A Key to a Locker Is Key to Success for Housing Program

Staff from the USC Medical Team and the Western Region Multidisciplinary Team visit the storage lockers at All Saints Church as part of the Safe Haven Bridge to Housing program.

With its new Safe Haven Bridge to Housing program, All Saints Church now serves as the site for a unique housing model that shelters homeless individuals safely on its campus. A Pasadena Community Foundation (PCF) COVID-19 Response Fund grant helped to add a critical component to the program: storage lockers for participants.

Beginning in March, Pasadena’s shelters had to reduce their capacities by 75% due to the pandemic. To assist several unhoused individuals who began living on their campus during this time, All Saints staff partnered with Union Station Homeless Services (USHS) to create the innovative and collaborative Safe Haven Bridge to Housing program. It follows the “housing first model,” recognized nationally as the most successful intervention for ameliorating the condition of homelessness. All Saints can support up to 12 participants, and these clients are supported with outreach workers, care coordinators, and additional staff from USHS and the City of Pasadena HOPE Team.

PCF Grant Amplifies the Program

PCF’s $25,000 grant helped All Saints install storage lockers for participants to keep essential belongings. As Kate Clavijo, PCF’s Senior Program Officer, points out, “A locker may seem like a small thing to some people, but it can be a critical first step in helping people obtain housing and income. Lockers not only provide a secure place for documents, clothes, cellphones, and keepsakes, but they also serve as the point of contact location for people to meet with outreach workers.”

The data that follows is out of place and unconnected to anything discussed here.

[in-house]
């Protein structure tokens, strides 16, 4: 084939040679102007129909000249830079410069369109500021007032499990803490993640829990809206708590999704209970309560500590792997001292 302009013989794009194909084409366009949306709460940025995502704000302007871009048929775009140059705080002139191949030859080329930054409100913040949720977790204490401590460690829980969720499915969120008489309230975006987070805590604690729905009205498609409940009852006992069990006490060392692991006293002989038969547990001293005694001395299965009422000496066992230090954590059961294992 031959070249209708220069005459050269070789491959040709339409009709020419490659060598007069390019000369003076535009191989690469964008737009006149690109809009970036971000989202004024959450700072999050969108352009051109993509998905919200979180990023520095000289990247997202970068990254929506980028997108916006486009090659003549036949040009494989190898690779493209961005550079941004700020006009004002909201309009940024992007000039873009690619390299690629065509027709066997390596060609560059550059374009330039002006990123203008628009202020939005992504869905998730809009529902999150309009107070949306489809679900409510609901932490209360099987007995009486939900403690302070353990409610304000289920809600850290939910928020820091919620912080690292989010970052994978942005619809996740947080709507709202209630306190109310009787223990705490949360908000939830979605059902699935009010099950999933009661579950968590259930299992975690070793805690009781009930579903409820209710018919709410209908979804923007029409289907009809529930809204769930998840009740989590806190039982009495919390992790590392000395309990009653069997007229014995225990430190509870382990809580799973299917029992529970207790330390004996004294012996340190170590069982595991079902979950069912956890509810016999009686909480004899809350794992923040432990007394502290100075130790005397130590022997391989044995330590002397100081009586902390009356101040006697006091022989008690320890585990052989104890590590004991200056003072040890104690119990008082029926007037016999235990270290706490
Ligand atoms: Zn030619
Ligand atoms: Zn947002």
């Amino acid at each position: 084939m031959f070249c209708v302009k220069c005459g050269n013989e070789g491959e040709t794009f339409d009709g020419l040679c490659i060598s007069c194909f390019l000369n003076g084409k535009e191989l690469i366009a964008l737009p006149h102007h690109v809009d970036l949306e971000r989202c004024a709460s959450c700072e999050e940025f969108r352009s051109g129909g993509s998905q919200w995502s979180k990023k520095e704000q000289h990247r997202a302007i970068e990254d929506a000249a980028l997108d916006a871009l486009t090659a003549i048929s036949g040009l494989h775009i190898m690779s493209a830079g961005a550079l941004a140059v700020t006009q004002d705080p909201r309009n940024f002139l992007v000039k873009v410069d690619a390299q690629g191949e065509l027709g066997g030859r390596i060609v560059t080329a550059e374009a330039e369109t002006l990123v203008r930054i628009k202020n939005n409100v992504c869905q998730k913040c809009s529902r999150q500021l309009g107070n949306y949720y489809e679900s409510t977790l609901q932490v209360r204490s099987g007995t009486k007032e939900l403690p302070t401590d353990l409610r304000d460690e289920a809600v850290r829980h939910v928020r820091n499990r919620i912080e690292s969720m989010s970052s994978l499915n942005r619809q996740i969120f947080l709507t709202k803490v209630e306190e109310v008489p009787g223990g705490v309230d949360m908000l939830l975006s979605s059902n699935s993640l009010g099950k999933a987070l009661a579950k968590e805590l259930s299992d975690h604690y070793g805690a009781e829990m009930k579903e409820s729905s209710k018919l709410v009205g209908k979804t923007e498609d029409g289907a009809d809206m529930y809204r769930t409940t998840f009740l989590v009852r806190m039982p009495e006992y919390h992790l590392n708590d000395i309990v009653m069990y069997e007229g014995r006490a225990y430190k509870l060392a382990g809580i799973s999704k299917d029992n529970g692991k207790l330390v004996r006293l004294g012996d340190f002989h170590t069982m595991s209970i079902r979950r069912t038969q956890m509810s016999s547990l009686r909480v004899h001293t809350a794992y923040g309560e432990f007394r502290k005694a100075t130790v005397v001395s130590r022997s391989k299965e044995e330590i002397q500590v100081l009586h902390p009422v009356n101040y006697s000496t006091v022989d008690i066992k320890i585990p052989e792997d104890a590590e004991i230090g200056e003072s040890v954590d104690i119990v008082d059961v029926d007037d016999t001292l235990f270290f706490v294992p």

Moreover, locker storage also has a practical benefit for All Saints: They keep the campus free of personal belongings from 7:00am-10:00pm and enable staff to identify and remove anything on campus that does not belong to Safe Haven participants.

Sally Howard, All Saints’ Associate Rector, reports that this broad partnership has proven hugely successful, with 11 clients currently enrolled and four who are in the final stages toward sustained, permanent housing. Howard recognizes PCF’s important contribution when she states “PCF’s immediate responsiveness and financial support let our church community know that offering a safe haven bridge to housing was within our reach, and it signaled to the larger community and city that we can innovate together to make a difference in the lives of those suffering from the condition of homelessness.”

To learn more about Safe Haven Bridge to Housing program, visit All Saints Church.